Bavarian Forest National Park

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Bavarian Forest National Park
(Nationalpark Bayerischer Wald)
IUCN category II (national park)
Bayerischer wald intakt.jpg
Landscape typical of the Bavarian Forest National Park: rocky granite bedrock and mixed forest of Norway spruce and common beech
Logo Nationalpark Bayerischer Wald.svg
Karte Nationalpark Bayerischer Wald.png
Location Webseiten des Nationalparks
Freyunger Straße 2
94481 Grafenau
Coordinates 48°58′N 13°23′E / 48.967°N 13.383°E / 48.967; 13.383Coordinates: 48°58′N 13°23′E / 48.967°N 13.383°E / 48.967; 13.383
Area 24,217 ha (93.50 sq mi)
Established 7 Oct 1970

The Bavarian Forest National Park (German: Nationalpark Bayerischer Wald) is a national park in the Eastern Bavarian Forest immediately on Germany's border with the Czech Republic. It was founded on 7 October 1970 as the first national park in Germany. Since its expansion on 1 August 1997 it has covered an area of 24,250 hectares. Together with the neighbouring Czech Bohemian Forest the Bavarian Forest forms the largest contiguous area of forest in Central Europe.


Bavarian Forest National Park

Especially protected are the Norway spruce–dominated highland forests, mixed mountain forests of European silver fir, European beech and spruce trees and water meadow spruce woods in the valleys. Although a few remnants of ancient forest remain, the National Park area is still heavily influenced by the former forestry industry. Since nature is now left to take its course again, there is no human intervention when there are catastrophic events such as large scale bark beetle infestation. This resulted in the death of a portion of the high elevation forests in the 1990s and triggered controversial discussions amongst the residents of the National Park, which highlighted differing attitudes to the wilderness. As the result of a compromise, bark beetle is now fought in the buffer area.

The most important peaks in the National Park are the Großer Falkenstein (1,305 m (4,281 ft)), the Lusen (1,373 m (4,505 ft)) and the Großer Rachel (1,453 m (4,767 ft)). In addition to the forests, there are also ecologically valuable raised bogs with bog lakes such as the Latschensee and former high meadows, the so-called Schachten, which spread even further on the Czech side of the border in the Bohemian Forest.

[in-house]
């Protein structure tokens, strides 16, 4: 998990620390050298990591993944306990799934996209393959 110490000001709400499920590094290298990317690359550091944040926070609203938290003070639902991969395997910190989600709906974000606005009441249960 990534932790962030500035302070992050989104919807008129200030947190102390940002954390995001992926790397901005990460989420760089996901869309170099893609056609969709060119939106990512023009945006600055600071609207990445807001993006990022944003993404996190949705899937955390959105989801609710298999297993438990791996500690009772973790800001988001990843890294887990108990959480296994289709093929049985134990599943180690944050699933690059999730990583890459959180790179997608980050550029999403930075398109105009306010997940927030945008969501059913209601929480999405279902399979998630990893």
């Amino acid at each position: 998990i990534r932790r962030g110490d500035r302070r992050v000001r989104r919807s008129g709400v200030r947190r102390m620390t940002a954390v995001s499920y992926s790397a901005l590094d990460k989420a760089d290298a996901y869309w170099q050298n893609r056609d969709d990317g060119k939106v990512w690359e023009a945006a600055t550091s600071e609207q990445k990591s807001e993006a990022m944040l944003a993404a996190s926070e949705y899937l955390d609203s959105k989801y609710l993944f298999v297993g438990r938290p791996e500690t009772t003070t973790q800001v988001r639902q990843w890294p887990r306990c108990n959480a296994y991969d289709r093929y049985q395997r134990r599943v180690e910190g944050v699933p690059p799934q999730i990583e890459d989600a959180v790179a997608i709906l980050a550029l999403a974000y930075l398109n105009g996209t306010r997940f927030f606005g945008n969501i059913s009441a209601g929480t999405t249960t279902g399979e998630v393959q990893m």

With over 700,000 visitors per year, the National Park is an important economic factor in the economically underdeveloped region of the Bavarian Forest.


The National Park runs along the main ridge of the Bavarian Forest from the Großer Falkenstein (1,305 m) in the northwest past the Großer Rachel (1,453 m) to the Lusen (1,373 m) in the southeast.

According to the classification of the major natural regions of Germany it is part of the Rear Bavarian Forest (Hinterer Bayerischer Wald)[1] in the Upper Palatine-Bavarian Forest.

On the other side of the border in the Czech Republic, the Bavarian Forest National Park is bounded by the Šumava National Park which is 68,064 hectares in area.

The national park is located in the eastern part of Bavaria in the counties of Regen and Freyung-Grafenau along the border with the Czech Republic and covers an area of 24,250 hectares of forest covering the low mountain range of the Bavarian Forest. It borders on the municipalities of (from north to south): Bayerisch Eisenstein, Zwiesel, Lindberg, Frauenau, Spiegelau, Sankt Oswald-Riedlhütte, Neuschönau, Hohenau and Mauth. Parts of the National Park are located on the territory of the respective communities and parts also lie in unparished areas.

There are many enclaves in the national park, especially around the edges:

  • Zwieslerwaldhaus at the foot of the Großer Falkenstein belongs to the municipality Lindberg.
  • Schleicher and Kreuzstraßl belong to Lindberg.
  • Neuhütte and Jägerfleck in Spiegelau
  • Guglöd, belongs to St. Oswald-Riedlhütte
  • Waldhäuser on the Lusen, is part of Neuschönau, the largest enclave in the national park
  • Altschönau, is part of Neuschönau.
  • Sagwasser-Säge and Weidhütte form a joint functional enclave belonging to Hohenau and which is joined to the rest of the country, but can only be accessed on a road passing through the national park.
  • Glashütte is part of Hohenau.